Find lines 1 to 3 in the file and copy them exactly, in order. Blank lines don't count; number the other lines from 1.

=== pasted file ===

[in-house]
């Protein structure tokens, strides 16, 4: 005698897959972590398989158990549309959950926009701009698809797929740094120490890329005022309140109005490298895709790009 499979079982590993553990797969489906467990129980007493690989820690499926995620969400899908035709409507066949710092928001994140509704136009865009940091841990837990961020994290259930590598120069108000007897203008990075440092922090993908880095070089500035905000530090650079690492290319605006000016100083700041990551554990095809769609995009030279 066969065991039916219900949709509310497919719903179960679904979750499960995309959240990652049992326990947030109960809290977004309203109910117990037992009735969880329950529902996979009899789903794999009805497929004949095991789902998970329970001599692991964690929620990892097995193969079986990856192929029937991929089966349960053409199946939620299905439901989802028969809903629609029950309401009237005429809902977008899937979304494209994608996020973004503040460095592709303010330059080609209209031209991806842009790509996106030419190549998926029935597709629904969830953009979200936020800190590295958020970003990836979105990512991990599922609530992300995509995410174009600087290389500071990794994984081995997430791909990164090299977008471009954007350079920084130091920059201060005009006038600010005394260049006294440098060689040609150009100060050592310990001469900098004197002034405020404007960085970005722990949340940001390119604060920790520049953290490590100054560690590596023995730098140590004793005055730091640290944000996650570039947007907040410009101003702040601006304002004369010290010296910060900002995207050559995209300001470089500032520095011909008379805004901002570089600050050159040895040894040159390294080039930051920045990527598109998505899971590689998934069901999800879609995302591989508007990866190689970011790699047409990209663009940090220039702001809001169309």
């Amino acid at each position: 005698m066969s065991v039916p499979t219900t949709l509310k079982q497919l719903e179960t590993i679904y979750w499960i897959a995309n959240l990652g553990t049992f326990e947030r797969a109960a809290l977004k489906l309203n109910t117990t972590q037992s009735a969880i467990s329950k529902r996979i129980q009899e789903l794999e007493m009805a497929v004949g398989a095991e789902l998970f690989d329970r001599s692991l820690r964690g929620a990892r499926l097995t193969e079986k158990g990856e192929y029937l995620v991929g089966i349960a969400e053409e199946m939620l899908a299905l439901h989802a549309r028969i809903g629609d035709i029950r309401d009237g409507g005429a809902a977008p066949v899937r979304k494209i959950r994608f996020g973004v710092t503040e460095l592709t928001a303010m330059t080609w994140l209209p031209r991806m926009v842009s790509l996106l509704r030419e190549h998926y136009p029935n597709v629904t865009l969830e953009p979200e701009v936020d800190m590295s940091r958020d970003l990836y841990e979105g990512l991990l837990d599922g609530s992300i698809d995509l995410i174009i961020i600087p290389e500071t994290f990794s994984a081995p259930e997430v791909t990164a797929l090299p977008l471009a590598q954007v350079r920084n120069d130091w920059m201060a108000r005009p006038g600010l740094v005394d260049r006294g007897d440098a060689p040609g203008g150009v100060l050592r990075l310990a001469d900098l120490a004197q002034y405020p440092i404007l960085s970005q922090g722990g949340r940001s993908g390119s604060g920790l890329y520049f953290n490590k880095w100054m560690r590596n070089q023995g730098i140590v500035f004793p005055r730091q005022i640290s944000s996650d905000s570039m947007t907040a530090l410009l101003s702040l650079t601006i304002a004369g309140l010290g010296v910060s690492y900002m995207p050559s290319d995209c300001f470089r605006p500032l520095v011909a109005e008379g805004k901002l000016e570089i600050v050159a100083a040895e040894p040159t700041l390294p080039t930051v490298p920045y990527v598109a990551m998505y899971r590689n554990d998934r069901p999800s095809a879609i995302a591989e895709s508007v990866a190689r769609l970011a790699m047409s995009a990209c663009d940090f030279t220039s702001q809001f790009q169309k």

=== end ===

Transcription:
[in-house]
């Protein structure tokens, strides 16, 4: 005698897959972590398989158990549309959950926009701009698809797929740094120490890329005022309140109005490298895709790009 499979079982590993553990797969489906467990129980007493690989820690499926995620969400899908035709409507066949710092928001994140509704136009865009940091841990837990961020994290259930590598120069108000007897203008990075440092922090993908880095070089500035905000530090650079690492290319605006000016100083700041990551554990095809769609995009030279 066969065991039916219900949709509310497919719903179960679904979750499960995309959240990652049992326990947030109960809290977004309203109910117990037992009735969880329950529902996979009899789903794999009805497929004949095991789902998970329970001599692991964690929620990892097995193969079986990856192929029937991929089966349960053409199946939620299905439901989802028969809903629609029950309401009237005429809902977008899937979304494209994608996020973004503040460095592709303010330059080609209209031209991806842009790509996106030419190549998926029935597709629904969830953009979200936020800190590295958020970003990836979105990512991990599922609530992300995509995410174009600087290389500071990794994984081995997430791909990164090299977008471009954007350079920084130091920059201060005009006038600010005394260049006294440098060689040609150009100060050592310990001469900098004197002034405020404007960085970005722990949340940001390119604060920790520049953290490590100054560690590596023995730098140590004793005055730091640290944000996650570039947007907040410009101003702040601006304002004369010290010296910060900002995207050559995209300001470089500032520095011909008379805004901002570089600050050159040895040894040159390294080039930051920045990527598109998505899971590689998934069901999800879609995302591989508007990866190689970011790699047409990209663009940090220039702001809001169309």
């Amino acid at each position: 005698m066969s065991v039916p499979t219900t949709l509310k079982q497919l719903e179960t590993i679904y979750w499960i897959a995309n959240l990652g553990t049992f326990e947030r797969a109960a809290l977004k489906l309203n109910t117990t972590q037992s009735a969880i467990s329950k529902r996979i129980q009899e789903l794999e007493m009805a497929v004949g398989a095991e789902l998970f690989d329970r001599s692991l820690r964690g929620a990892r499926l097995t193969e079986k158990g990856e192929y029937l995620v991929g089966i349960a969400e053409e199946m939620l899908a299905l439901h989802a549309r028969i809903g629609d035709i029950r309401d009237g409507g005429a809902a977008p066949v899937r979304k494209i959950r994608f996020g973004v710092t503040e460095l592709t928001a303010m330059t080609w994140l209209p031209r991806m926009v842009s790509l996106l509704r030419e190549h998926y136009p029935n597709v629904t865009l969830e953009p979200e701009v936020d800190m590295s940091r958020d970003l990836y841990e979105g990512l991990l837990d599922g609530s992300i698809d995509l995410i174009i961020i600087p290389e500071t994290f990794s994984a081995p259930e997430v791909t990164a797929l090299p977008l471009a590598q954007v350079r920084n120069d130091w920059m201060a108000r005009p006038g600010l740094v005394d260049r006294g007897d440098a060689p040609g203008g150009v100060l050592r990075l310990a001469d900098l120490a004197q002034y405020p440092i404007l960085s970005q922090g722990g949340r940001s993908g390119s604060g920790l890329y520049f953290n490590k880095w100054m560690r590596n070089q023995g730098i140590v500035f004793p005055r730091q005022i640290s944000s996650d905000s570039m947007t907040a530090l410009l101003s702040l650079t601006i304002a004369g309140l010290g010296v910060s690492y900002m995207p050559s290319d995209c300001f470089r605006p500032l520095v011909a109005e008379g805004k901002l000016e570089i600050v050159a100083a040895e040894p040159t700041l390294p080039t930051v490298p920045y990527v598109a990551m998505y899971r590689n554990d998934r069901p999800s095809a879609i995302a591989e895709s508007v990866a190689r769609l970011a790699m047409s995009a990209c663009d940090f030279t220039s702001q809001f790009q169309k």